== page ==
Not too many months ago, investors were lumping together stocks like Groupon (GRPN) and Zynga (ZNGA) as two of a kind, part of the Facebook-era wave of newly-public social networking companies to make their debut only to see their stock prices dive below the IPO price within days or weeks. If anything, investors found more potential in Groupon, with its daily deals business, than in Zynga, the online game company whose fate appeared tied to its ability to get Facebook (FB) users hopelessly addicted to playing Farmville online for hours at a time.
Something seems to have changed in their relative merits in the eyes of investors in the latter half of February, however. Groupon’s disappointing financial results delivered the final blow to Andrew Mason, whose long-rumored exit (see here and here) finally came to pass. Good thing he’s got other experience, like working at a sushi joint. Meanwhile some have begun to view Zynga’s efforts to push into the world of ‘real money’ gaming with a slightly increased level of optimism.
Certainly, Groupon’s problems seem to be gaining momentum. Its profit margins have never offered investors a reason to own the stock, and that hasn’t changed. The company’s losses are growing: earlier this week, it announced a fourth-quarter loss of $81.1 million, larger than the $65.4 million it lost in the year-earlier period, and although the company’s revenues did surge 30%, that didn’t help profits and the gain was smaller than analysts had been expecting.
Both Groupon and Zynga are trying to reconceive their business models. In Groupon’s case, that means making a push into direct sales of goods, not just offering discount coupons. But this initiative – even if it works out in the longer term – means higher costs in the interim, as Groupon must pay to acquire and store the goods it sells.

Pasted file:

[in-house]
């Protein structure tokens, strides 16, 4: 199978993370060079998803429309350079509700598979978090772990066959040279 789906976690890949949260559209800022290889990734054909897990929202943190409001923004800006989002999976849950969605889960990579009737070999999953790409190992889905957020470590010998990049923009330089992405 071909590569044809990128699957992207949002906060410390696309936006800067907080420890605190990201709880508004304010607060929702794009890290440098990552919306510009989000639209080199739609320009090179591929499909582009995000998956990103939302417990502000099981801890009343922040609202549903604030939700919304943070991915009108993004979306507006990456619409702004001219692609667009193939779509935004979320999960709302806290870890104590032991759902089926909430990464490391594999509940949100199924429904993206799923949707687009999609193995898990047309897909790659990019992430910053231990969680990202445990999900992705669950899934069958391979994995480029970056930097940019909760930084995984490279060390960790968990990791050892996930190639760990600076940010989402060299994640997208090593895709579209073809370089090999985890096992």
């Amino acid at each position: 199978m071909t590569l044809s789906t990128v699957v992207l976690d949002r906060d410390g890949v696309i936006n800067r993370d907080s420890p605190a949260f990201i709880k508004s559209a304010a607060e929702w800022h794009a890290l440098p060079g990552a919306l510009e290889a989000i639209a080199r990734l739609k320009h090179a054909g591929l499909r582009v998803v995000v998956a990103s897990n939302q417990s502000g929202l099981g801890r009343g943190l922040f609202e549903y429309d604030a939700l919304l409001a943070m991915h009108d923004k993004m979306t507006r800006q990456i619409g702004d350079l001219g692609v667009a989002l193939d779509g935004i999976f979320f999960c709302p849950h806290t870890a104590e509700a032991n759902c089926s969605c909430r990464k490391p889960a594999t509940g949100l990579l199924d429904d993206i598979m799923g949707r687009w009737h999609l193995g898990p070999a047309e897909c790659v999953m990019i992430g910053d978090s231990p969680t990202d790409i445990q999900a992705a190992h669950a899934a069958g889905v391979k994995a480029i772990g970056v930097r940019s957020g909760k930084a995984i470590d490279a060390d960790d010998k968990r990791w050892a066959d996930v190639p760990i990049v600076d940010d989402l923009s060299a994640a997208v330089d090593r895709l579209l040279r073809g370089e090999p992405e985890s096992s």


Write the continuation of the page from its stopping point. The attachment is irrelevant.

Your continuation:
Just as Groupon wants to shed the label of being no more than a daily deals company, Zynga hopes to move from online games (most of which are accessed via Facebook) into online gambling with real money. Its stock is rallying on news that New Jersey is following the lead of Nevada: governors of both states in the last ten days have signed bills legalizing various forms of online gambling, and Zynga’s new fans are betting that it will be one of the early winners when some kind of national ‘real money’ gambling system starts here. Waiting for that day, Zynga isn’t just sitting idly by; it plans to launch a ‘real money’ gambling site with a local partner in the UK by this summer.
But betting that Zynga can convert its estimated 15 million “play for fun” poker players into real gamblers – or that it will be allowed to do so in a way that is easy to manage and profitable – is a different kind of gamble. There are a lot of hypotheticals in place: perhaps the states will make it straightforward and not too costly for companies like Zynga to forge ahead with their plans; perhaps Zynga won’t face cutthroat competition…
Both of these companies continue to look like big bets on unproven market concepts that differ from the business models that they highlighted to potential investors at the time they went public. While the market today may be starting to sour on one and embrace the other, the odds are that both are too high risk to add to a portfolio that you hope will gain ground any time soon.
Suzanne McGee, a contributing editor at YCharts, spent nearly 14 years as a reporter at the Wall Street Journal, in Toronto, New York and London. She is also a columnist for The Fiscal Times, and author of "Chasing Goldman Sachs", named one of the best non-fiction books of 2010 by the Washington Post. She can be reached at email@example.com.
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